Pot's Secondhand Smoke Gets a Free Pass

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A recent editorial in JAMA Marijuana, Secondhand Smoke, and Social Acceptability begins by remarking on “The cloud of secondhand marijuana smoke” visible a half mile away from a 420 party [1] in Golden Gate Park. (Obviously, the work of people capable of making joints larger than Cheech and Chong could imagine.)

The authors point out that this behavior, if smoking tobacco rather than weed, would be “unthinkable (and illegal)” because it has to do with social acceptability – pot good, tobacco bad. To bolster their acceptability argument, they note differences between the two combustibles. For example, 16% of high school sophomores and 25% of high school seniors report marijuana use, compared with 5% and 11% respectively for tobacco. This is in line with the popular and unfounded belief that marijuana is less of “a risk” than tobacco, less addictive, less harmful to your health and the environment.

The authors note that while evidence about marijuana’s secondhand smoke is limited the major difference in tobacco and marijuana smoke is nicotine vs. cannabinoids. Otherwise, they are similar. I can accept this argument. Smoking tobacco is harmful and stupid, and the secondhand smoke from tobacco is to be avoided. But when they bolster their position with scientific misdirection, they damage their argument far more than supporting it.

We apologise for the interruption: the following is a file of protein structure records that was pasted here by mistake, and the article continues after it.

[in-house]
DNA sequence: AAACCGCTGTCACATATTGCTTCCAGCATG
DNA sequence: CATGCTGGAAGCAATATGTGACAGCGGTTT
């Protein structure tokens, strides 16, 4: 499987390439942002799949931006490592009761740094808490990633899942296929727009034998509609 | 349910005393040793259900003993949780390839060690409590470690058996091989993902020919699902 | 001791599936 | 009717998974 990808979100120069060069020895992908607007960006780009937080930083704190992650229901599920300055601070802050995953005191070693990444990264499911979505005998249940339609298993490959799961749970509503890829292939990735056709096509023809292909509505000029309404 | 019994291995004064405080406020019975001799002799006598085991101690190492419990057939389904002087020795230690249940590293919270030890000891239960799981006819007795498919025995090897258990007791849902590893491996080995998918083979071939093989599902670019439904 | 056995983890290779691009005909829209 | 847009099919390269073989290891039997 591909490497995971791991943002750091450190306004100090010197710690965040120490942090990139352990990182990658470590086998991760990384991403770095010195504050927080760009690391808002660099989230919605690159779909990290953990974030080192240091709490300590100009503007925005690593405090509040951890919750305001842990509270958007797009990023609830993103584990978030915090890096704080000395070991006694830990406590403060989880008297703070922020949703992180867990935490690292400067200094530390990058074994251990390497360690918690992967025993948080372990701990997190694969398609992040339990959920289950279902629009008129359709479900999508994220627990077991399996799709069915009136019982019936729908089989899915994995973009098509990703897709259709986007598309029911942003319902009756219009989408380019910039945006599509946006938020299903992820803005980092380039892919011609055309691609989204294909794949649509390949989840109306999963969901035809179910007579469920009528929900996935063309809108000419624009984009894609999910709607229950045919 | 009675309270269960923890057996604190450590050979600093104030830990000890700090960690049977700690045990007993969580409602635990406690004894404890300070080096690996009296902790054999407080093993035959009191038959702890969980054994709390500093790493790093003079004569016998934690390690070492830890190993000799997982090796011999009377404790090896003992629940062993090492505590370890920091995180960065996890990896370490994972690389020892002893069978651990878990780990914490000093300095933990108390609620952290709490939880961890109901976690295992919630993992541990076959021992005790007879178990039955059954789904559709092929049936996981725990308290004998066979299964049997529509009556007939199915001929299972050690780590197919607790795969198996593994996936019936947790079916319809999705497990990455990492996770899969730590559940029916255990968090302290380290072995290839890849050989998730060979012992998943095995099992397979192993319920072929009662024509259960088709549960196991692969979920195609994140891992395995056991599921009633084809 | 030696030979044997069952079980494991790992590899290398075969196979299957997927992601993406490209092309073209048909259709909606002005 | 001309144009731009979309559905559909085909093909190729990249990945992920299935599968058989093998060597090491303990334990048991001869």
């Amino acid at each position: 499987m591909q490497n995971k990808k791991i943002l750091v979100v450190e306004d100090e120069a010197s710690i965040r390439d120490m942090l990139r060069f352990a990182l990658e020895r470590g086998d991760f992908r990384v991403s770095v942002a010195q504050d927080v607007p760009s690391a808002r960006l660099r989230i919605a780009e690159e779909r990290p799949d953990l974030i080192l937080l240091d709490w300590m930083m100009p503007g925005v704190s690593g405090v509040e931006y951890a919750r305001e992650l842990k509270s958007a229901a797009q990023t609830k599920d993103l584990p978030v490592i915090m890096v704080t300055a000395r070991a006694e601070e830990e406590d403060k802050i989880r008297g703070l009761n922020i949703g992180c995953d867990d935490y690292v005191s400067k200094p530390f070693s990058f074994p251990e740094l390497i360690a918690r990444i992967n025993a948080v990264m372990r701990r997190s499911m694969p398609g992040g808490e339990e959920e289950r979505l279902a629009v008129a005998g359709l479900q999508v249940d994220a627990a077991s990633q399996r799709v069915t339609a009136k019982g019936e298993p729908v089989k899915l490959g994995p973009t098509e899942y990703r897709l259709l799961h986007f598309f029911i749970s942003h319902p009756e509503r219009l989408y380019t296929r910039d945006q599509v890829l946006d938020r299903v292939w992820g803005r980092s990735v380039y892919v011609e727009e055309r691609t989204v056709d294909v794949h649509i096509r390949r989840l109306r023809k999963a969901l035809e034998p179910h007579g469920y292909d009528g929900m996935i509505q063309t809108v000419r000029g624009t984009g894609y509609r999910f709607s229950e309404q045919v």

They point out that there is a dose-response curve between secondhand smoke and cardiovascular disease, making second-hand smoke “nearly as dangerous as active smoking.” But the Surgeon Generals report estimates that second-hand smoking raises your risk of cardiovascular disease by 30%. That is significant, but it is not ‘nearly as dangerous.’ And many of those estimates of secondhand smoke’s effects are based on being around people who smoke a pack a day. That is a whole lot of doobies.

My favorite misdirection and conflating was this “a retrospective study found that the risk of myocardial infarction was increased by 4.8 times in the hour after using marijuana.” Based on this statement I am surprised that California and Colorado have not seen their populations decimated.  In the actual cited study, looking at determinants of myocardial infarction, 3.2% of the patients reported smoking marijuana within the year, 1% within 24 hours and 0.3% within 1 hour. The distinction between the 24 hour and 1-hour window is the basis of the 4.8 fold elevated risk. Now of course 68% of those same individuals smoked tobacco, 43% were obese. And 3 of those 9 MIs within an hour of smoking weed also involved cocaine and sex. The study concluded, “smoking marijuana is a rare trigger of acute myocardial infarction.”

The authors are correct when they state that marijuana shouldn’t be given a free pass concerning secondhand smoke because it is more acceptable. They are right in using scientific evidence to bolster their argument. They are wrong when they use language that is not justified by the evidence. Hyperbole allows for legitimate criticism of the exaggeration and makes it more challenging to discuss substantive issues.

[1] 420 refers to an "international celebration" of the cannabis culture, celebrated as you might expect on April 20th